Tafenoquine is a safe and effective drug that is prescribed for prevention of malaria caused by Plasmodium vivax and not for acute malarial episodes. It is prescribed to patients either returning or traveling to endemic areas. The advantage of this drug is that only a single dose is required whereas the current drug Primaquine requires to be given for two weeks.
It is an antimalarial drug used in patients who are aged 16 years and above prescribed with the intention to eliminate the malarial parasite from the body completely.
Tafenoquine enters the disease-causing parasite and releases certain chemicals which lead to its death.
Tafenoquine should not be used in patients with-
Allergic to tafenoquine and other chemically related drugs to tafenoquine
Pregnancy and breastfeeding
Deficiency of Glucose-6-phosphate dehydrogenase (G6PD) (due to the risk of breakdown of red blood cells)
Children below 16 years of age
The recommended dose of tafenoquine is 300 mg which is achieved by taking two tablets of tafenoquine 150 mg.
Tafenoquine is taken either on the first or the second day of the appropriate antimalarial treatment such as chloroquine therapy for treating Plasmodium vivax infection.
If vomiting occurs just within 1 hour after taking tafenoquine, take another dose immediately but do not repeat more than once as this may be harmful.
Tafenoquine comes as a tablet taken by mouth with food.
Taking tafenoquine tablets with food helps to increase the absorption of tafenoquine.
The tablets of tafenoquine should not be broken or crushed but have to be swallowed as a whole with a sufficient quantity of water.
Patients should be tested for the following parameters before taking tafenoquine tablets and should stop taking tafenoquine if the result is positive.
Presence of G6PD deficiency
Patients should be monitored for the symptoms and signs of hemolysis or breakdown of red blood cells and should be provided with adequate medical support without delay to manage hemolytic risk.
Women of reproductive potential living with male partners should perform a pregnancy test and must take tafenoquine tablets only if the test is negative.
Breastfeeding is not advised for at least three months after the dose of tafenoquine if the child is found to have a G6PD deficiency or the status of G6PD is not known.
A blood test should be done to detect the presence of any increased levels of methemoglobin after taking tafenoquine and medical attention should be sought if any symptoms or signs of methemoglobinemia (high levels of methemoglobin in the blood) occur.
If patients with nicotinamide adenine dinucleotide (NADH)-dependent methemoglobin reductase deficiency are taking tafenoquine, they should also be carefully monitored to manage the conditions of methemoglobinemia.
Tafenoquine treated patients should be watched for symptoms or signs of psychosis or depression as tafenoquine can cause psychiatric side effects particularly in patients with a history of psychiatric illness.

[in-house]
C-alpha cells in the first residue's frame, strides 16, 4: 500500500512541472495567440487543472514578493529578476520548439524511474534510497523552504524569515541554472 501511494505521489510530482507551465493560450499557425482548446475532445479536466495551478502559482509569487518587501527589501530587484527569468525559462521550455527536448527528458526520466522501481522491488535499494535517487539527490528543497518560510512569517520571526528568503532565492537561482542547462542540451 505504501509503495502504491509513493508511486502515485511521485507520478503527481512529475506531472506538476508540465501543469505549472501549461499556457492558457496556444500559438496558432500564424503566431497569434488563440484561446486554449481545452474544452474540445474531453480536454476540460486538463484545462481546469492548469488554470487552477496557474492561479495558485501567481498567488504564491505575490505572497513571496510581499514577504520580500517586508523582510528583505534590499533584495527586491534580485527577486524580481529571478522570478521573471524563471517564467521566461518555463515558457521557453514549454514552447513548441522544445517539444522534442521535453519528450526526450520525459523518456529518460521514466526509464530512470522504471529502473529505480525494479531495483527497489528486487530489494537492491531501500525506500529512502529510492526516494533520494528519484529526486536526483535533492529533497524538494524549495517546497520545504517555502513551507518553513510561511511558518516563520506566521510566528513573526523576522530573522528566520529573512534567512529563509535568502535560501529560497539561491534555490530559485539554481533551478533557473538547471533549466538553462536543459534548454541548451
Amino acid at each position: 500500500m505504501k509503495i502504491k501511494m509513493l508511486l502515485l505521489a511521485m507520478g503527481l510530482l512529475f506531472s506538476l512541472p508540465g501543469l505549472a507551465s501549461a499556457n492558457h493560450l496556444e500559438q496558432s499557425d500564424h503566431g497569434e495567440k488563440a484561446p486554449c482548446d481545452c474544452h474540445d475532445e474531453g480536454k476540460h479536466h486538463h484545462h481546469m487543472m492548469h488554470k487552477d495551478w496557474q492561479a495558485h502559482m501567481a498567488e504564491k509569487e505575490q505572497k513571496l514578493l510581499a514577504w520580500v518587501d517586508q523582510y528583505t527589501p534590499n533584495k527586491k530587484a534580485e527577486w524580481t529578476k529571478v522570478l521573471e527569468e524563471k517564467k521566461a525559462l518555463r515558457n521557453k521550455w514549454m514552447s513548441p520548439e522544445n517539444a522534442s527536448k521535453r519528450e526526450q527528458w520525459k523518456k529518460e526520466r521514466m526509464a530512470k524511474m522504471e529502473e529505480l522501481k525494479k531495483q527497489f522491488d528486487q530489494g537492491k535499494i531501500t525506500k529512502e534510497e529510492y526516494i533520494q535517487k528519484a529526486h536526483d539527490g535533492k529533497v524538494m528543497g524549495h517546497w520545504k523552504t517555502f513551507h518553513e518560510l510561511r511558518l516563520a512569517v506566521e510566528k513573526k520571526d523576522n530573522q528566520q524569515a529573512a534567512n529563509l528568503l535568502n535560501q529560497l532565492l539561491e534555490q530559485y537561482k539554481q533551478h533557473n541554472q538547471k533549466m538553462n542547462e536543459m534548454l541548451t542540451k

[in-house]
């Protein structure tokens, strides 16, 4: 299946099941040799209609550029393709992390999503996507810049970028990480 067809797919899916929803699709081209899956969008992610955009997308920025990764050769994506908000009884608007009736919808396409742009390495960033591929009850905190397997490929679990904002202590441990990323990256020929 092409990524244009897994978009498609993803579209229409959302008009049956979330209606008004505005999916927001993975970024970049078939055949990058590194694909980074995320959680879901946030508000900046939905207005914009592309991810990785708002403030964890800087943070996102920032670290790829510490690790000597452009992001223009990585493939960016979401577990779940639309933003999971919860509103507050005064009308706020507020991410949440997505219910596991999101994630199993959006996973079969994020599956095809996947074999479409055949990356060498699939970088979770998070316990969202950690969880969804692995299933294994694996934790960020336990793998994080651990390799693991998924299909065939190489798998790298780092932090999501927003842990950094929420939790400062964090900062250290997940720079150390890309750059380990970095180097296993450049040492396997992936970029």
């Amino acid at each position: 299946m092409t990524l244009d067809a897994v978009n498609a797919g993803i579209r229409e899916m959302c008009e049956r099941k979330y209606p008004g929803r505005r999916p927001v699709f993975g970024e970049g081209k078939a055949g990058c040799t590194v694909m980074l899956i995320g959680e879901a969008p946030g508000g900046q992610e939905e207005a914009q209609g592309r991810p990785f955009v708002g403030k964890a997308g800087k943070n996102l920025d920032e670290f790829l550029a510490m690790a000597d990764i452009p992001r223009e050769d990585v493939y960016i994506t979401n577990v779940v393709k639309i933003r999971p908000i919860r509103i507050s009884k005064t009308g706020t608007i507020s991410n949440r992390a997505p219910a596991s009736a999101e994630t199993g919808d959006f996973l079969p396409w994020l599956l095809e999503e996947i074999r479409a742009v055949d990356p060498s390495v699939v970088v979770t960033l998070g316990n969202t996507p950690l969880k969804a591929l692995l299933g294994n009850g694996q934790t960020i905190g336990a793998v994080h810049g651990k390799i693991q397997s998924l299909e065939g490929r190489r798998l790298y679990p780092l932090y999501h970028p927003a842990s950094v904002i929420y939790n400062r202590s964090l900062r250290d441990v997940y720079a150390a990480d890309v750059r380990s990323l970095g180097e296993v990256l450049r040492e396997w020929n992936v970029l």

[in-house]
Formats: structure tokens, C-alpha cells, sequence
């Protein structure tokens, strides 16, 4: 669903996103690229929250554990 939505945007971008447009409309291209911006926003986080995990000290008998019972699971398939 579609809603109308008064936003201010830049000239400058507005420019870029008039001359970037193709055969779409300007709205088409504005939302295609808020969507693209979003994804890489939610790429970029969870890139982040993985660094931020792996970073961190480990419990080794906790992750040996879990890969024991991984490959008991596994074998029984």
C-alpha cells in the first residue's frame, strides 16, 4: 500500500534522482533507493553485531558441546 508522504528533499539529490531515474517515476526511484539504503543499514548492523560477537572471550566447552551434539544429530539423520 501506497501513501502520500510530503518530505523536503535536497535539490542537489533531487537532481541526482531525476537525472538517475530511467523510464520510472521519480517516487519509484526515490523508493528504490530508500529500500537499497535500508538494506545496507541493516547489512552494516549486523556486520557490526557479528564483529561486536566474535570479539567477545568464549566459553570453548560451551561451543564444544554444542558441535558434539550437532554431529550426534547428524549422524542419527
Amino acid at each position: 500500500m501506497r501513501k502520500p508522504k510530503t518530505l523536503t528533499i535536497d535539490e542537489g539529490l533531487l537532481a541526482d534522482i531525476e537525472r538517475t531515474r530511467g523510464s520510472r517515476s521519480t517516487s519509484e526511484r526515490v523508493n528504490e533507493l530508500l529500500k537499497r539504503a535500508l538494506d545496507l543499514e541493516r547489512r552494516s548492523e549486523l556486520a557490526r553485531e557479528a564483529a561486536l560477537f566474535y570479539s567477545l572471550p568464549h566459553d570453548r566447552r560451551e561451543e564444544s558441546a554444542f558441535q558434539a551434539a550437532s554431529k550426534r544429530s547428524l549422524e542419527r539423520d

As tafenoquine tablets effect can stay in the body for nearly 15 days, the occurrence of psychiatric effects can be delayed.
Gastrointestinal: Nausea and vomiting
Nervous system: Dizziness, headache, weakness, abnormal dreams, anxiety, inability to sleep
Eye: Corneal deposits, sensitivity or intolerance to light
Others: Itching, high levels of methemoglobin, creatinine, and liver enzyme (ALT) in blood, allergic reactions such as breathing difficulty, hives, swelling of face and eyelids.
Women of childbearing age must be clearly advised to take effective contraceptives when tafenoquine tablets are taken and to follow the contraception for at least three months after the dose of tafenoquine.
Monitor patients carefully to avoid some severe side effects when tafenoquine is given to patients with kidney or liver disease.
Tafenoquine tablets come in a pack of 30 tablets and once opened should be used within three months. Discard unused tablets if any, after three months.
Drugs such as metformin and dofetilide should not be given together with tafenoquine as it may lead to toxicity of these drugs as this may be harmful.
If co-administration of tafenoquine with metformin and dofetilide cannot be avoided, patients should be monitored for drug-related side effects, and dose reduction of these drugs should be considered when given with tafenoquine.
Store tafenoquine tablets at room temperature between 20°C and 25°C.
Keep all the tablets in their original container.
Do not remove the desiccant provided in the container and protect the tablets from moisture and light.
Keep tafenoquine tablets away from the reach of children and pets.
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